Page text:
Climate change will threaten all aspects of the development agenda globally, particularly in developing countries where growing demand from population growth, agricultural expansion and industrialization is resulting in water becoming increasingly scarce. These factors provide major challenges for cities to meet the demands of growing communities while providing adequate and well-maintained services at the local level. Adaptation measures to climate change undertaken now will, therefore, improve flexibility and have net benefits for water resources (irrigation, water reuse, aquifer and groundwater management inter alia).
Initiatives necessary for the enhancement of adaptive capacity are essentially equivalent to those promoting sustainable development. Climate adaptation and equity goals can be jointly pursued by initiatives that promote the welfare of the poorest members of society for example, by improving food security, facilitating access to safe water and health care and providing shelter and access to other resources.
Water is projected to be the main channel through which the impacts of climate change will be felt by people, ecosystems and economies. Extending and securing access to water and sanitation services plays a key role in poverty reduction. Households benefit from a range of health, educational, nutritional and broader livelihood impacts, households and economies benefit through greater resilience to climate change.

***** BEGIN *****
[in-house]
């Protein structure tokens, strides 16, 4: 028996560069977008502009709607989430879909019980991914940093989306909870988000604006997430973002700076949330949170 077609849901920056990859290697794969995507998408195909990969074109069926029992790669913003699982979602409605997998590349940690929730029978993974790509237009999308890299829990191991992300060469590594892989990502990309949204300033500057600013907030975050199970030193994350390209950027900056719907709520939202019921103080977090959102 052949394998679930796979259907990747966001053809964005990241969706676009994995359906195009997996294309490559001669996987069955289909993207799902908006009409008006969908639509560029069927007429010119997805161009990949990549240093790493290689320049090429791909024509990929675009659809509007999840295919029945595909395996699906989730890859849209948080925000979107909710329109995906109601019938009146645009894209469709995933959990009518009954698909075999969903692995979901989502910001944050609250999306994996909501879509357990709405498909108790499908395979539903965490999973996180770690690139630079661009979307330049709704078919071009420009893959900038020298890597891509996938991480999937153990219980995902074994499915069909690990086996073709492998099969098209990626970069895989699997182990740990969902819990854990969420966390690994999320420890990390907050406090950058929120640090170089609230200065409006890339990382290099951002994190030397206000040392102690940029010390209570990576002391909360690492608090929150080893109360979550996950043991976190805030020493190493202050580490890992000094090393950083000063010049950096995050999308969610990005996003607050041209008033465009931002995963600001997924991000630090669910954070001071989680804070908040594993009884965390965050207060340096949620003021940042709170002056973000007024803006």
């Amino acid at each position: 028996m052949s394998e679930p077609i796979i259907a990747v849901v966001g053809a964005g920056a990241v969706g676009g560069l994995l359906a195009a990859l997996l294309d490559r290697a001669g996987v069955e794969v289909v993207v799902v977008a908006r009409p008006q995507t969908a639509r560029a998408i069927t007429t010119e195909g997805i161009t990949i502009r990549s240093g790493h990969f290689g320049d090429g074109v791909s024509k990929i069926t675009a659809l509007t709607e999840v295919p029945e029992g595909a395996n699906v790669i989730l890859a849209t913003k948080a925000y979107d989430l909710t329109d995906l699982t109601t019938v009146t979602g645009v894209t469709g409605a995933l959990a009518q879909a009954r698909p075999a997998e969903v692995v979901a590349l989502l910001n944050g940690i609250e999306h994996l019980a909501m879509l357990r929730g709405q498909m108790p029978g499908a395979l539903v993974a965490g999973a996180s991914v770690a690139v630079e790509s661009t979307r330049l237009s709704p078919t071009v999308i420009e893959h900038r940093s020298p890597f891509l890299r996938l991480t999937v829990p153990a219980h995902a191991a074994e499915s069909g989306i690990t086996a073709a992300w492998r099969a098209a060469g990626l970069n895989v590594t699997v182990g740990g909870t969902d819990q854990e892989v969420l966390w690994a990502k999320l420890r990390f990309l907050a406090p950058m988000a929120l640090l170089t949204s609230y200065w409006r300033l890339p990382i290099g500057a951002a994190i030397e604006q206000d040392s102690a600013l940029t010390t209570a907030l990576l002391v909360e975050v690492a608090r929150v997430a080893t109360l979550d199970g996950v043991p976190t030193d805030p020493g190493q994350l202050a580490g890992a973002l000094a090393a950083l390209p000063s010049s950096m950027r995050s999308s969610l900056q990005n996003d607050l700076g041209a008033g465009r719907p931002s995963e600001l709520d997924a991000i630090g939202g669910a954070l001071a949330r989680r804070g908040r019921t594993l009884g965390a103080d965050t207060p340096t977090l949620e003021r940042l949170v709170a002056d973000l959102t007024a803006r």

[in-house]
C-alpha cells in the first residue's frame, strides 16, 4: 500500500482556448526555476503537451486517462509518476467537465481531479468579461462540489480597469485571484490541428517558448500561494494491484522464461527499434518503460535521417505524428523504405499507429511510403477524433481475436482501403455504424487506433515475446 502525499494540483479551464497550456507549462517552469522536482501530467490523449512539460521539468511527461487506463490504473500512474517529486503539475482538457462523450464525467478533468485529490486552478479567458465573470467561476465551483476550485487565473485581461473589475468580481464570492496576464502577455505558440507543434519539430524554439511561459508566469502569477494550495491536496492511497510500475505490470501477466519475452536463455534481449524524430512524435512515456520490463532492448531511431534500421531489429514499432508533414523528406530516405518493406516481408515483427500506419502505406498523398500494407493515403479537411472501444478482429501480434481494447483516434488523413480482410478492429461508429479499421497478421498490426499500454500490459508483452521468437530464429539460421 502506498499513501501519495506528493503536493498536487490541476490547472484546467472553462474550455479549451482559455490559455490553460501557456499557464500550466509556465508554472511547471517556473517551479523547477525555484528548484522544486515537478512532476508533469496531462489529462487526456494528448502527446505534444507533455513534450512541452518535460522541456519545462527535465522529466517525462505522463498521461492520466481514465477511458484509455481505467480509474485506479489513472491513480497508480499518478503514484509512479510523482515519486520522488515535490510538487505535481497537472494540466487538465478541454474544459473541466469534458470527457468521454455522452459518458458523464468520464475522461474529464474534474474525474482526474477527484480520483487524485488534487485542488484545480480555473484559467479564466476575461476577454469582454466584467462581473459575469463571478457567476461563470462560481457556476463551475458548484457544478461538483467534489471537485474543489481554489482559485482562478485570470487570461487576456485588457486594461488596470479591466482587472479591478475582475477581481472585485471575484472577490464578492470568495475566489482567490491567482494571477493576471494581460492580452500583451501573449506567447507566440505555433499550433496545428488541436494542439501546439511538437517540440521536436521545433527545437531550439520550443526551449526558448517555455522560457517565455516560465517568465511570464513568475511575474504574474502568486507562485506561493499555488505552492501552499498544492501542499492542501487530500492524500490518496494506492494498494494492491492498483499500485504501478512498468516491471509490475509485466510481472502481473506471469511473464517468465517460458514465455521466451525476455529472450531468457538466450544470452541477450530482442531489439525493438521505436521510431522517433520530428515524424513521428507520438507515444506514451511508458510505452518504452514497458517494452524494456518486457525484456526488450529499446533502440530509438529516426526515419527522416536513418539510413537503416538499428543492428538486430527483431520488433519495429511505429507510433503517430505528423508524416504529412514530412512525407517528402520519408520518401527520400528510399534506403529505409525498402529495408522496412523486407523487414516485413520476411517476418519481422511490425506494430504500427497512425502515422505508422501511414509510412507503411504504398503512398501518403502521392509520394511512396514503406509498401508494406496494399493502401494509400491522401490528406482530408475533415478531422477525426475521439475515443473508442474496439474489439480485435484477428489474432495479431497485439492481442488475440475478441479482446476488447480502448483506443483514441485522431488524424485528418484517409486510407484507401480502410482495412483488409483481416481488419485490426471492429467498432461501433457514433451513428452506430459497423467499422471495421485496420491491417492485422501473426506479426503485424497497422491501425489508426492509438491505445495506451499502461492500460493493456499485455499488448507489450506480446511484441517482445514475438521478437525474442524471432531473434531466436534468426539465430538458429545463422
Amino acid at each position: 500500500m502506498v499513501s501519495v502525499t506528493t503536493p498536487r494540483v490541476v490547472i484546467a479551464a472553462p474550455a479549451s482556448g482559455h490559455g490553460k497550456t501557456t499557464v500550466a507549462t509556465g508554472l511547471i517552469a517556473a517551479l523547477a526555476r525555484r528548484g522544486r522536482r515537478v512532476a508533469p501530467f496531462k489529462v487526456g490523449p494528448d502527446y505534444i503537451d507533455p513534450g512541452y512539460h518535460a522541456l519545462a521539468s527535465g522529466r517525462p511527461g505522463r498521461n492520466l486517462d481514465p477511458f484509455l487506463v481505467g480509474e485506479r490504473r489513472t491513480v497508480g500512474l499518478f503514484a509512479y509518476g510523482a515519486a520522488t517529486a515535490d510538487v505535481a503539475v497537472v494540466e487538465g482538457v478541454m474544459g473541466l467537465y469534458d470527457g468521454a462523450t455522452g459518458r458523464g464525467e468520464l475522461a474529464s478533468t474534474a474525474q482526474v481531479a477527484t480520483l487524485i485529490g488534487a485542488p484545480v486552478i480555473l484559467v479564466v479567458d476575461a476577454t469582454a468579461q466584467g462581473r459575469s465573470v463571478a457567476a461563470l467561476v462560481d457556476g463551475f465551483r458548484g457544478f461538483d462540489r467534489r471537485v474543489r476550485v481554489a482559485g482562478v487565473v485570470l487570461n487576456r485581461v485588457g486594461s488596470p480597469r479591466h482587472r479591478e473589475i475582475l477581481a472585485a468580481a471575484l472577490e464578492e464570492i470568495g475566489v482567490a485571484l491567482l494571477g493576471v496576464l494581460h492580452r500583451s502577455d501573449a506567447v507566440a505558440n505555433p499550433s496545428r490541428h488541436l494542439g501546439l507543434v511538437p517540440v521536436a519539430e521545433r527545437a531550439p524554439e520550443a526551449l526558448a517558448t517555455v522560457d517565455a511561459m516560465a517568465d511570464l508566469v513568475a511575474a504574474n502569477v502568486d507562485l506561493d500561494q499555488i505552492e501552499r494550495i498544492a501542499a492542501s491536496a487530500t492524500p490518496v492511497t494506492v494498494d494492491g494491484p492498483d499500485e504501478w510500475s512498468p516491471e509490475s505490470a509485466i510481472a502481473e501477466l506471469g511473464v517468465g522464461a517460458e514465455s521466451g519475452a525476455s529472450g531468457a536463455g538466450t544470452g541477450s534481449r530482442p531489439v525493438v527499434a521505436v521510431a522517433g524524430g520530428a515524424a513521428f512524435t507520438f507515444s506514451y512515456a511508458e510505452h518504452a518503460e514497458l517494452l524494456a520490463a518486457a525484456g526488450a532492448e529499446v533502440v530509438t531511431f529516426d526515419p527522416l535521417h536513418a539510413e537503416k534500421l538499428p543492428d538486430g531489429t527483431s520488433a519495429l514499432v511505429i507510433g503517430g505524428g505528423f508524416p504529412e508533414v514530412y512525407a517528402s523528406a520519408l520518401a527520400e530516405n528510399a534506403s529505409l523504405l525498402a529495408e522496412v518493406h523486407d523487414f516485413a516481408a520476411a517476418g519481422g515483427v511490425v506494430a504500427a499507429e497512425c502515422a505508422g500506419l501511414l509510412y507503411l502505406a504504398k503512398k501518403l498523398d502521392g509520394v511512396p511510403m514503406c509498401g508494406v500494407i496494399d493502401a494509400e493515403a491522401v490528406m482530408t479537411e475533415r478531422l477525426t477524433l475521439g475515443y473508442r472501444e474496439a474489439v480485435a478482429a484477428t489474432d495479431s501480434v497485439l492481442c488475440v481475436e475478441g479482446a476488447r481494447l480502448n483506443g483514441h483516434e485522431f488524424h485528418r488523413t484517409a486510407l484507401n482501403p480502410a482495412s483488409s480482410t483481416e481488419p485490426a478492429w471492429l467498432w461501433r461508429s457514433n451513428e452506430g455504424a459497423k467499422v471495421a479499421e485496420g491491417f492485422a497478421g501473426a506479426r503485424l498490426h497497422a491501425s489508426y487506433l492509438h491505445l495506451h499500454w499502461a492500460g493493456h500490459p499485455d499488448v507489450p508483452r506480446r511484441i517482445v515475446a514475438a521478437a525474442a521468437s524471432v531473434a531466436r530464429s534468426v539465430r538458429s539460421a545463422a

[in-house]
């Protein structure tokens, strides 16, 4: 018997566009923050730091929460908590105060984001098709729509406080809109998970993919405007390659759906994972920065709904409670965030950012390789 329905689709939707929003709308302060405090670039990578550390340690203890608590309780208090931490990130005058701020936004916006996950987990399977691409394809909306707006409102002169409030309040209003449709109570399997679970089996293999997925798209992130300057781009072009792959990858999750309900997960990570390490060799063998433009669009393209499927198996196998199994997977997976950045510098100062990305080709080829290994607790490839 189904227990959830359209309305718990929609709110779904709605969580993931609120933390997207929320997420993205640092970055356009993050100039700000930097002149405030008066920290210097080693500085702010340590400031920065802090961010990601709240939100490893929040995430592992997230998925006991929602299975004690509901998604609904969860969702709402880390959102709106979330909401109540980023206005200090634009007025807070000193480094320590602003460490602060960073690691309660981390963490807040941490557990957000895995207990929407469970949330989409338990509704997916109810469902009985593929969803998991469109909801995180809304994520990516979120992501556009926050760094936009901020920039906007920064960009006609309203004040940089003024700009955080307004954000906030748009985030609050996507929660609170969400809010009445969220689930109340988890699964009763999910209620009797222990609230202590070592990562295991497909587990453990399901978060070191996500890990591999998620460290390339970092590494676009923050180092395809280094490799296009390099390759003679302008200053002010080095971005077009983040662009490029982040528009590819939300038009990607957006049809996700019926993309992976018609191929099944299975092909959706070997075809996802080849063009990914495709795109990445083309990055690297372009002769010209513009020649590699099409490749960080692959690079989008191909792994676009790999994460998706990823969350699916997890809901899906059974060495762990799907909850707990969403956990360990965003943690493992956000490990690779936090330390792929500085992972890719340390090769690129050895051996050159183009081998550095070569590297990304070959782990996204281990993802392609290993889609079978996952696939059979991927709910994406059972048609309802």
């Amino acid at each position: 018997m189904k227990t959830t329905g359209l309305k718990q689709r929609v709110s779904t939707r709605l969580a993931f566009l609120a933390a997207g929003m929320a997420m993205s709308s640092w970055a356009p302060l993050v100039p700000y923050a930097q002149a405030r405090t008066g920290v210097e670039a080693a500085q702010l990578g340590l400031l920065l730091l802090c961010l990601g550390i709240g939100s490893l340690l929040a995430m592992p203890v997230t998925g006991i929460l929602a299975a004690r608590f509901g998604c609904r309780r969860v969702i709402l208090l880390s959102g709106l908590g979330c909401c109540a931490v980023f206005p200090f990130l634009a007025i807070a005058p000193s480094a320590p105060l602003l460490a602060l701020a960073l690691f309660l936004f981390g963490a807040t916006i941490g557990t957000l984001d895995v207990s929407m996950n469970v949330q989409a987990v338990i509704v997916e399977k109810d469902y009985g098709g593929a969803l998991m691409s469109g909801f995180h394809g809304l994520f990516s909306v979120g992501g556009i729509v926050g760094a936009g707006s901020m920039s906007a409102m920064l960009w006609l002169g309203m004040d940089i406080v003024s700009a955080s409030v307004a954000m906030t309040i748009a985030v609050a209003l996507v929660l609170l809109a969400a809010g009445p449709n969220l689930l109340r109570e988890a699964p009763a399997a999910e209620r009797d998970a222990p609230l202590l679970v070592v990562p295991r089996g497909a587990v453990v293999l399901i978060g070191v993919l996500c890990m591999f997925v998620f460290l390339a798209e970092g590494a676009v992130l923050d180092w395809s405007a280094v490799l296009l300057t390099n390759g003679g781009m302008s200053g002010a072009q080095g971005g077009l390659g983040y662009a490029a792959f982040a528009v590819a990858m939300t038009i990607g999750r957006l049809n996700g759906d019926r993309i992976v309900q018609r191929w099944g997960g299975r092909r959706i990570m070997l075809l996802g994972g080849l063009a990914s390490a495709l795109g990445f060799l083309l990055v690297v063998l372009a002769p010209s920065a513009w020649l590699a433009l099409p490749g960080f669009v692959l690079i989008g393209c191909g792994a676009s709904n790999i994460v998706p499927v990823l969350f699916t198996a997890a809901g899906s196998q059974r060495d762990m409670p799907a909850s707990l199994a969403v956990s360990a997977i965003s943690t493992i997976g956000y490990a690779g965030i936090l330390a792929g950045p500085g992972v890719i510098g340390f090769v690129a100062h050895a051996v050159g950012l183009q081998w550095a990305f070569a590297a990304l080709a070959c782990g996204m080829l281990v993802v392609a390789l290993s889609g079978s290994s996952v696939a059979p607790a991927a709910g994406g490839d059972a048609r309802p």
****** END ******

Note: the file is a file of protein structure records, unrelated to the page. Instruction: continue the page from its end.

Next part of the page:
Failure to ensure that water and sanitation services are resilient will have major public health consequences if water quality deteriorates, water availability becomes less certain and sanitation systems cause environmental contamination. Indeed, not taking climate change into account, alongside other pressures on services, could result in a reversal of progress against future targets and the loss of hard-won public health and poverty alleviation gains.
This project is co-financed as part of the European Commission funded ACCESSanitation and SURe Water 4 Africa projects.
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